Sun Hands Farm

The Art of Farming Mushrooms

We all understand the general idea of fruit and vegetable farming: you take a seed, you plant it into the ground, a plant grows from that seed and produces something edible. But how do you grow mushrooms, which produce microscopic spores instead of seeds? I visited Sun Hands Farm in Kalispell to learn all about the art of farming mushrooms.

First, let’s back up and refresh our memories on the basics of mushrooms. A mushroom is the reproductive part produced by some fungi (similarly to how an apple is the reproductive part of an apple tree). Except instead of producing seeds as an apple does, a mushroom produces microscopic spores.

In the wild, spores are released by mushrooms and carried by the wind or by animals. If they land on an ideal growing surface (called a substrate), such as wet wood or soil, the spores germinate to form mycelium, a network of microscopic, thread-like roots. The mycelium is the apple tree in this analogy. Once the mycelium exists, it extracts nutrients from its surroundings and sends up a crop of mushrooms each year to continue reproducing.

I don’t know about you, but this process sounds a little more difficult to try to replicate than planting an apple seed.

When Shawn and Jennifer McDyre started growing mushrooms in 2015 in their garage in Billings, there wasn’t a lot of information on how to farm mushrooms. Their main source of information was a book, The Mushroom Cultivator: A Practical Guide to Growing Mushrooms at Home by Paul Stamets. In 2017, small mushroom farms started sharing more information on social media making it easier for Sun Hands to dial in their process, and by 2019 their farm was about 50% traditional vegetables and 50% mushrooms. Now, they’re at about 75% mushroom production because of their increasing popularity each year!

Most people don’t know Sun Hands Farm grows vegetables other than mushrooms, but one of Shawn’s main goals is to fully integrate his vegetable production with his mushroom production. He currently uses the spent substrate blocks as compost in his high tunnels and vegetable beds because they attract beneficial insects, worms, and add nutrients to the soil. He hopes to provide this type of compost directly to consumers in the future as well!

A mushroom farm looks a lot different from a traditional farm. When you walk onto a traditional farm, everything is out in the open for you to see: there’s your corn, your kale, your cabbage, and so on and so forth. But unlike most vegetables, mushrooms thrive indoors because they prefer dark, damp, and cool spaces. So it was definitely a different experience than I’m used to when Shawn invited me into a small, dark building, not unlike a shed!

In the mushroom shed (a very technical, scientific term that only the most accomplished mycologists use) it was noticeably cooler, which felt amazing considering it was another hot day in a string of hot days as seems to be the pattern this summer. Shawn told me it was around 75 degrees, with 80-90% humidity. In the new facility he is currently building (a mushroom warehouse as opposed to a mushroom shed), he is hoping to be able to keep the temperature between 65-70 degrees Fahrenheit, which is the most ideal temperature for the 9 varieties he consistently grows.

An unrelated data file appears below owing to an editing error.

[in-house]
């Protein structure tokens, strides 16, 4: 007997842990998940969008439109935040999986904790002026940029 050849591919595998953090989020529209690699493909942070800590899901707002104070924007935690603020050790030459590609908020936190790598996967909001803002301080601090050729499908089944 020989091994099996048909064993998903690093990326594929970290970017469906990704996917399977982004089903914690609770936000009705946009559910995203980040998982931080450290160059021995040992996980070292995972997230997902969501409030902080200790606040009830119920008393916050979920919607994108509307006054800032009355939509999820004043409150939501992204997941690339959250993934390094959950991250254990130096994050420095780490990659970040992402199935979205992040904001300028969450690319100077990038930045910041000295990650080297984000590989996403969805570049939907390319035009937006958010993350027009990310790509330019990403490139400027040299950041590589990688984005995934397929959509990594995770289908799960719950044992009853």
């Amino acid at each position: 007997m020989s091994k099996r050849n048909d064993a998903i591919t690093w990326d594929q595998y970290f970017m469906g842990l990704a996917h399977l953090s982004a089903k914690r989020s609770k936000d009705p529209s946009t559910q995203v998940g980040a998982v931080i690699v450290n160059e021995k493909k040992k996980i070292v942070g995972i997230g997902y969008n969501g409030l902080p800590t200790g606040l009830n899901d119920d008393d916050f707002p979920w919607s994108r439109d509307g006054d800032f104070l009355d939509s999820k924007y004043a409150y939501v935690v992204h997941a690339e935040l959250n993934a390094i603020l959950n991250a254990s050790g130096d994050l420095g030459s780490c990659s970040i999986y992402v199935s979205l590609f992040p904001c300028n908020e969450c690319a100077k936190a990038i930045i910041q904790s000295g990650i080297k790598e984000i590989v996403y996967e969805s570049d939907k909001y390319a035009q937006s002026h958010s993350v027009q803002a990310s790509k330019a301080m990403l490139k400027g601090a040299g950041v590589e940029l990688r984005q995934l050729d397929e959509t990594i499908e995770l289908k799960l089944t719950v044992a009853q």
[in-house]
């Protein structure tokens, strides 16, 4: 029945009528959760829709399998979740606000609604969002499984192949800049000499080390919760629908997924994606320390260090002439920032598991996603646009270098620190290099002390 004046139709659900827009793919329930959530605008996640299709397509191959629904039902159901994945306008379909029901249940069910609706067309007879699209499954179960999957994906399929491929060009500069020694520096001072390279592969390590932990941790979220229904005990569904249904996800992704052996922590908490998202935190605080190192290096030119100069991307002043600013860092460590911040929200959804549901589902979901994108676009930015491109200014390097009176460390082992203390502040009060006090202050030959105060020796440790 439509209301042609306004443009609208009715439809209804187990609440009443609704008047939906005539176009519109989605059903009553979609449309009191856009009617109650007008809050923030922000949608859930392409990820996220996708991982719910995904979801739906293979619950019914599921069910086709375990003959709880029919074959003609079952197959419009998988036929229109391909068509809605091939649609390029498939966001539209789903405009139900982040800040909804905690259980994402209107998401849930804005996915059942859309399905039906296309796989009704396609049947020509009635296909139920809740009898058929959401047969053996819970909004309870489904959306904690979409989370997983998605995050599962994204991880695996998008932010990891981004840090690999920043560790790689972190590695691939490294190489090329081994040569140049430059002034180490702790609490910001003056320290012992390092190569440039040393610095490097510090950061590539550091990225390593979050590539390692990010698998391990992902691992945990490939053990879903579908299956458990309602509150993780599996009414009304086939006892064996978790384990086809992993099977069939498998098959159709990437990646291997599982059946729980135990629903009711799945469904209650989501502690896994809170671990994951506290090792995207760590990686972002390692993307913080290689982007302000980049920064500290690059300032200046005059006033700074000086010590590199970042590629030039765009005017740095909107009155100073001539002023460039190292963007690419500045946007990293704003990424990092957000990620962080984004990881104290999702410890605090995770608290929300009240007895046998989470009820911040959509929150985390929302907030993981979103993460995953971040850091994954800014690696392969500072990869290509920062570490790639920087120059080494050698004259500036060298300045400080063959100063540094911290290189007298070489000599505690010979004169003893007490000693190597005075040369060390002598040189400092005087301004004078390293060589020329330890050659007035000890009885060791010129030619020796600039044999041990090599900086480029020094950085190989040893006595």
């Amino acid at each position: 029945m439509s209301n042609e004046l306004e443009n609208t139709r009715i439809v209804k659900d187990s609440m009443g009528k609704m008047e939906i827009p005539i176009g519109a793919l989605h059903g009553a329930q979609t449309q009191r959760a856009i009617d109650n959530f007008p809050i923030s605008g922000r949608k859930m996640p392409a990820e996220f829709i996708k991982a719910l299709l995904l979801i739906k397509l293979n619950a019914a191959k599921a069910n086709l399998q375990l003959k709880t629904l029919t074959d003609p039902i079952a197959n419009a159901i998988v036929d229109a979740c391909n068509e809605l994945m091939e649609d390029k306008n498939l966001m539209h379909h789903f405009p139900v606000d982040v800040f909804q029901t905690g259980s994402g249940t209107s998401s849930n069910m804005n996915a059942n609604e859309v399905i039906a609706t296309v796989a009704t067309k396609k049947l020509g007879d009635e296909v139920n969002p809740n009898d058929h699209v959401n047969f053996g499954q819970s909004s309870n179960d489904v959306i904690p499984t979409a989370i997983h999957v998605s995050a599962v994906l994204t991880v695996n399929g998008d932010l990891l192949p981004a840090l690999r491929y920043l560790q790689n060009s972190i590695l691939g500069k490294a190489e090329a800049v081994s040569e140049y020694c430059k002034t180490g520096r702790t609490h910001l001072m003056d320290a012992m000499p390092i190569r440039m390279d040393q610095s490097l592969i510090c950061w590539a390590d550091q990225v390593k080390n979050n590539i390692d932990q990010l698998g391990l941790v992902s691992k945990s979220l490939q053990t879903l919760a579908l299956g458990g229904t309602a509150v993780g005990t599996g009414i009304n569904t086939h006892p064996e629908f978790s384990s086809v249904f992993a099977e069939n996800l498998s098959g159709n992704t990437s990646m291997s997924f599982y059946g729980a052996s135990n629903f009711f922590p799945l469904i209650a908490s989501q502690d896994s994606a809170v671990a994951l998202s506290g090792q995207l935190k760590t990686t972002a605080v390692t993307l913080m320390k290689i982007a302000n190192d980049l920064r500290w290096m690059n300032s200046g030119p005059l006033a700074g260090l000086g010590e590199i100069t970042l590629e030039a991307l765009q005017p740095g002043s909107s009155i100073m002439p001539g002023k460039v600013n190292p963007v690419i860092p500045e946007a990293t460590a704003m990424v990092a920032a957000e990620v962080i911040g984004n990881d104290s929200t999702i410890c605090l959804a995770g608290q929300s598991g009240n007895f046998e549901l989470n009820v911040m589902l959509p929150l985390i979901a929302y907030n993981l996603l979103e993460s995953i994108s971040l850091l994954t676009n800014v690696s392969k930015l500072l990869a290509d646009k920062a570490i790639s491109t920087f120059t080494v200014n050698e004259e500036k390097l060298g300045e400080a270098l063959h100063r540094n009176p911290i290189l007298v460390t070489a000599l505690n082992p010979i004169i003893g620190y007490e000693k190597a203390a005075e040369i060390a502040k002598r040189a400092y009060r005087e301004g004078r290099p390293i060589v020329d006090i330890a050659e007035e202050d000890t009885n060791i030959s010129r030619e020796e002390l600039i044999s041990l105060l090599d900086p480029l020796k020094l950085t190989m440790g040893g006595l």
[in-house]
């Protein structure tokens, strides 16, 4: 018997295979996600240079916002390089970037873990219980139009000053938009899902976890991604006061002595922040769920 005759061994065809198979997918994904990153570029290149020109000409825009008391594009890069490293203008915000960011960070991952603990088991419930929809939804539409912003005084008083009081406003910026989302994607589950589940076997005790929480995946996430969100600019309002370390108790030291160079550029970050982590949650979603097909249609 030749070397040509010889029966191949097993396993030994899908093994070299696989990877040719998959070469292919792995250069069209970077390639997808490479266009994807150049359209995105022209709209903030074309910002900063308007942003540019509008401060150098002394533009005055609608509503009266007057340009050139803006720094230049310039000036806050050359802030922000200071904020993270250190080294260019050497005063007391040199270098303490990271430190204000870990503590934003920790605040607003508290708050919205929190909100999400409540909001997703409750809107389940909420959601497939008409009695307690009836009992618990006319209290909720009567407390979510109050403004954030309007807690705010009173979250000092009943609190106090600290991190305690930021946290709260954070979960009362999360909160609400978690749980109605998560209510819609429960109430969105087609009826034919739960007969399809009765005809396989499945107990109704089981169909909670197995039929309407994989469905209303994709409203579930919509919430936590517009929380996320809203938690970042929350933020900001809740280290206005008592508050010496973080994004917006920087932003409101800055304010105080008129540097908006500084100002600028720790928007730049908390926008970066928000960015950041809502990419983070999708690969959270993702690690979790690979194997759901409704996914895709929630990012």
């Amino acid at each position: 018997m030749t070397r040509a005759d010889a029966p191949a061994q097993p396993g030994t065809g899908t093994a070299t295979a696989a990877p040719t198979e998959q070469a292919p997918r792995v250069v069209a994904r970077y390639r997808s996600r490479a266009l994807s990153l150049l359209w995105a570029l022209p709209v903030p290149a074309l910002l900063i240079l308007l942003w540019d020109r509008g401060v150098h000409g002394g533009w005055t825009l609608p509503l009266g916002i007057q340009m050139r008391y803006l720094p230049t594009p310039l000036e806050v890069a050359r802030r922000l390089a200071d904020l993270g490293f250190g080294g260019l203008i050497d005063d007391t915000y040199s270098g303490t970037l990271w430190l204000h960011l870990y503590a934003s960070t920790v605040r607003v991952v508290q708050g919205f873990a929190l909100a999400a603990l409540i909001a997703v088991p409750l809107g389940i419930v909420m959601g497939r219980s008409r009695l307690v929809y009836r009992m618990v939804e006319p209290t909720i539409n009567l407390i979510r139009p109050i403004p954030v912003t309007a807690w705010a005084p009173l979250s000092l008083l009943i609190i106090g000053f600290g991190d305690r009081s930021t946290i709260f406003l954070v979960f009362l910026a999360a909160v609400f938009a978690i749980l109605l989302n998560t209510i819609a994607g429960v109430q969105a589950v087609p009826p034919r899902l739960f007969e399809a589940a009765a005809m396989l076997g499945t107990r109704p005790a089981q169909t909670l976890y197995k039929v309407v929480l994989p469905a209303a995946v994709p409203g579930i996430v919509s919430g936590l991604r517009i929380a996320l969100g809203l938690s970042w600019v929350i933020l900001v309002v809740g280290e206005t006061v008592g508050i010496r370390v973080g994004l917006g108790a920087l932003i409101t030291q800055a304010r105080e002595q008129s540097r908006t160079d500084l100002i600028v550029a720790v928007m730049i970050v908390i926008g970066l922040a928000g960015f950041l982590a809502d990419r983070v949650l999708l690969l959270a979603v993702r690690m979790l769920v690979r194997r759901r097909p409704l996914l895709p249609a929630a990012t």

In the mushroom shed, Shawn took me through the basics of growing mushrooms. There are 3 steps taken within mushroom production, and therefore 3 sections within the mushroom shed: the sterilization room, the colonation area, and the fruiting room. After sterilization of all the components, Shawn inoculates the substrate bags, which are filled with hardwood sawdust blocks he gets from a local mill in Kalispell and other supplements. The inoculated bags are then sealed up and set on different shelves based on how long they take to colonize. Some take 3-4 weeks, others can take 8 weeks depending on the type of mushroom! Shawn can tell when the bags are ready to be moved into the fruiting room based on the color of the substrate. The substrate is then removed from the bag and moved to the fruiting room where the mushrooms grow and are harvested!

Clearly I’m not an expert, but the good news is that you don’t have to learn how to grow mushrooms at home from this blog post. Shawn will be teaching a workshop on how to grow mushrooms at home in the fall! So be sure to follow them on social media to get updates!

When asked if they would ever consider transitioning fully to mushroom production, Shawn said he and Jen have talked about it, but in the end they have a responsibility to be good stewards to this land. They’ve instead decided to create an integrated vegetable and mushroom model using regenerative practices with the goal to make healthy food more accessible in their community. Although they are not Certified Organic, they practice organic farming, and their goal is to remove the stigma that organically grown food is expensive and inaccessible. Shawn believes that it can be done affordably and should be available to anyone.

For more information and where to find Sun Hands Farm products, visit their Abundant Montana listing!

Sammie McGowan is a Communications Coordinator for Abundant Montana. She lives in Whitefish with her four-legged best friend, Charlie. She is deeply in love with nature and enjoys getting to know each and every bird and flower she comes across while hiking. Contact her with your favorite hikes at [email protected]

Abundant Montana is a Program of AERO (Alternative Energy Resources Organization), a 501(c)3 Non-Profit

Mailing address: PO Box 1558, Helena MT 59624

Physical address: 32 S Ewing St #333, Helena MT 59601